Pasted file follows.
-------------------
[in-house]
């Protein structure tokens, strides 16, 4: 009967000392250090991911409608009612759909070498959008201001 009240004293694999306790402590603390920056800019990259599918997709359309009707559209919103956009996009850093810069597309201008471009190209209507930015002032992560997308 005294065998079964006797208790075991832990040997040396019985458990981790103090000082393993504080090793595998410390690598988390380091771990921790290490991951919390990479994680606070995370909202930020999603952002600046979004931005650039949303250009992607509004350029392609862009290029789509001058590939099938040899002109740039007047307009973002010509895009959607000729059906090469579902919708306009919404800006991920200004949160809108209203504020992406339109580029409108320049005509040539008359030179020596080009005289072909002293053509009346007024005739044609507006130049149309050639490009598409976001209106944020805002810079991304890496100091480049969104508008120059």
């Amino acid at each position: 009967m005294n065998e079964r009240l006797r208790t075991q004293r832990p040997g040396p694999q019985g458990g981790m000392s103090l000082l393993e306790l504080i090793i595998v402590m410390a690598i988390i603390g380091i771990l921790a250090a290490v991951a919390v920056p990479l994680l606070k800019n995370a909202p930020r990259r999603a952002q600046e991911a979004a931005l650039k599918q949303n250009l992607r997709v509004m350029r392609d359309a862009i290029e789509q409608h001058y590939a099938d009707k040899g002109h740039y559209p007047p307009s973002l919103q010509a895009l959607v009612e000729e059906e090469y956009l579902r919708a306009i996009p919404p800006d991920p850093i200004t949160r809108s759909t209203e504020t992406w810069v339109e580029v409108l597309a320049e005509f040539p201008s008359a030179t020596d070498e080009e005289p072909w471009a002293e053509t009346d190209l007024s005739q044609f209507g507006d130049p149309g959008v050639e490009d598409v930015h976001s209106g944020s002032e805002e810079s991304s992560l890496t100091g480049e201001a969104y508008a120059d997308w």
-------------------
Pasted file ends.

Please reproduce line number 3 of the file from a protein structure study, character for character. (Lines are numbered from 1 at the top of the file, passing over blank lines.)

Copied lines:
């Amino acid at each position: 009967m005294n065998e079964r009240l006797r208790t075991q004293r832990p040997g040396p694999q019985g458990g981790m000392s103090l000082l393993e306790l504080i090793i595998v402590m410390a690598i988390i603390g380091i771990l921790a250090a290490v991951a919390v920056p990479l994680l606070k800019n995370a909202p930020r990259r999603a952002q600046e991911a979004a931005l650039k599918q949303n250009l992607r997709v509004m350029r392609d359309a862009i290029e789509q409608h001058y590939a099938d009707k040899g002109h740039y559209p007047p307009s973002l919103q010509a895009l959607v009612e000729e059906e090469y956009l579902r919708a306009i996009p919404p800006d991920p850093i200004t949160r809108s759909t209203e504020t992406w810069v339109e580029v409108l597309a320049e005509f040539p201008s008359a030179t020596d070498e080009e005289p072909w471009a002293e053509t009346d190209l007024s005739q044609f209507g507006d130049p149309g959008v050639e490009d598409v930015h976001s209106g944020s002032e805002e810079s991304s992560l890496t100091g480049e201001a969104y508008a120059d997308w």